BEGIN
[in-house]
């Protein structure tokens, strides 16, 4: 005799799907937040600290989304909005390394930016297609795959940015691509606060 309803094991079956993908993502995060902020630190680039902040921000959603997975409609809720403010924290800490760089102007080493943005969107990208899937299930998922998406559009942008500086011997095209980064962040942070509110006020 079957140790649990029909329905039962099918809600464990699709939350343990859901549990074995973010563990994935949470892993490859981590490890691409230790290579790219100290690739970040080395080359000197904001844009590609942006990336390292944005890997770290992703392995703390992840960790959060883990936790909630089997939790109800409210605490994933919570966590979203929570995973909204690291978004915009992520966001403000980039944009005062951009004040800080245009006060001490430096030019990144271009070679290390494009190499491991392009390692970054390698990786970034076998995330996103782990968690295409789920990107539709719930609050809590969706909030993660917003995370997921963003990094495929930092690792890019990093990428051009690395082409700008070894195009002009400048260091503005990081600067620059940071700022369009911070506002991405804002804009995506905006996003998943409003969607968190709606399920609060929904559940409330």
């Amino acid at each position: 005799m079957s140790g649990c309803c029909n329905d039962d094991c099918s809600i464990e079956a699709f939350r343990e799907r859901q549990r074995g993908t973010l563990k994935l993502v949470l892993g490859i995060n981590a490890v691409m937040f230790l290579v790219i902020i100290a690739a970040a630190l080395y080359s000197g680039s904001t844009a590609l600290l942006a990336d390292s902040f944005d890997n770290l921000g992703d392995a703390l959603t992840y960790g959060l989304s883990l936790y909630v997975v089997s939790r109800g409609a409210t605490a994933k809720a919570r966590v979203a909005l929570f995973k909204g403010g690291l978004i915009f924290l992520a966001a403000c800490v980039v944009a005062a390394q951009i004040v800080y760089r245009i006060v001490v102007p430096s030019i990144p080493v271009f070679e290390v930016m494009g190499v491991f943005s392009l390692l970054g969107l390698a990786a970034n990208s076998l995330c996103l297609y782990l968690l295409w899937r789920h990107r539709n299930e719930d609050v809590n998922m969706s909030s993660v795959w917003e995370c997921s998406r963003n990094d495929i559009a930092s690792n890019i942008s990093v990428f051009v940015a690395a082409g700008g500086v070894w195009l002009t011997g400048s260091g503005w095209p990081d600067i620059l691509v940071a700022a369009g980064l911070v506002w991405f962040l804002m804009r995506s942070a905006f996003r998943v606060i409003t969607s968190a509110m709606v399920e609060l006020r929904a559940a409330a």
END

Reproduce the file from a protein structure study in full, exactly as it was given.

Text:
[in-house]
């Protein structure tokens, strides 16, 4: 005799799907937040600290989304909005390394930016297609795959940015691509606060 309803094991079956993908993502995060902020630190680039902040921000959603997975409609809720403010924290800490760089102007080493943005969107990208899937299930998922998406559009942008500086011997095209980064962040942070509110006020 079957140790649990029909329905039962099918809600464990699709939350343990859901549990074995973010563990994935949470892993490859981590490890691409230790290579790219100290690739970040080395080359000197904001844009590609942006990336390292944005890997770290992703392995703390992840960790959060883990936790909630089997939790109800409210605490994933919570966590979203929570995973909204690291978004915009992520966001403000980039944009005062951009004040800080245009006060001490430096030019990144271009070679290390494009190499491991392009390692970054390698990786970034076998995330996103782990968690295409789920990107539709719930609050809590969706909030993660917003995370997921963003990094495929930092690792890019990093990428051009690395082409700008070894195009002009400048260091503005990081600067620059940071700022369009911070506002991405804002804009995506905006996003998943409003969607968190709606399920609060929904559940409330």
């Amino acid at each position: 005799m079957s140790g649990c309803c029909n329905d039962d094991c099918s809600i464990e079956a699709f939350r343990e799907r859901q549990r074995g993908t973010l563990k994935l993502v949470l892993g490859i995060n981590a490890v691409m937040f230790l290579v790219i902020i100290a690739a970040a630190l080395y080359s000197g680039s904001t844009a590609l600290l942006a990336d390292s902040f944005d890997n770290l921000g992703d392995a703390l959603t992840y960790g959060l989304s883990l936790y909630v997975v089997s939790r109800g409609a409210t605490a994933k809720a919570r966590v979203a909005l929570f995973k909204g403010g690291l978004i915009f924290l992520a966001a403000c800490v980039v944009a005062a390394q951009i004040v800080y760089r245009i006060v001490v102007p430096s030019i990144p080493v271009f070679e290390v930016m494009g190499v491991f943005s392009l390692l970054g969107l390698a990786a970034n990208s076998l995330c996103l297609y782990l968690l295409w899937r789920h990107r539709n299930e719930d609050v809590n998922m969706s909030s993660v795959w917003e995370c997921s998406r963003n990094d495929i559009a930092s690792n890019i942008s990093v990428f051009v940015a690395a082409g700008g500086v070894w195009l002009t011997g400048s260091g503005w095209p990081d600067i620059l691509v940071a700022a369009g980064l911070v506002w991405f962040l804002m804009r995506s942070a905006f996003r998943v606060i409003t969607s968190a509110m709606v399920e609060l006020r929904a559940a409330a």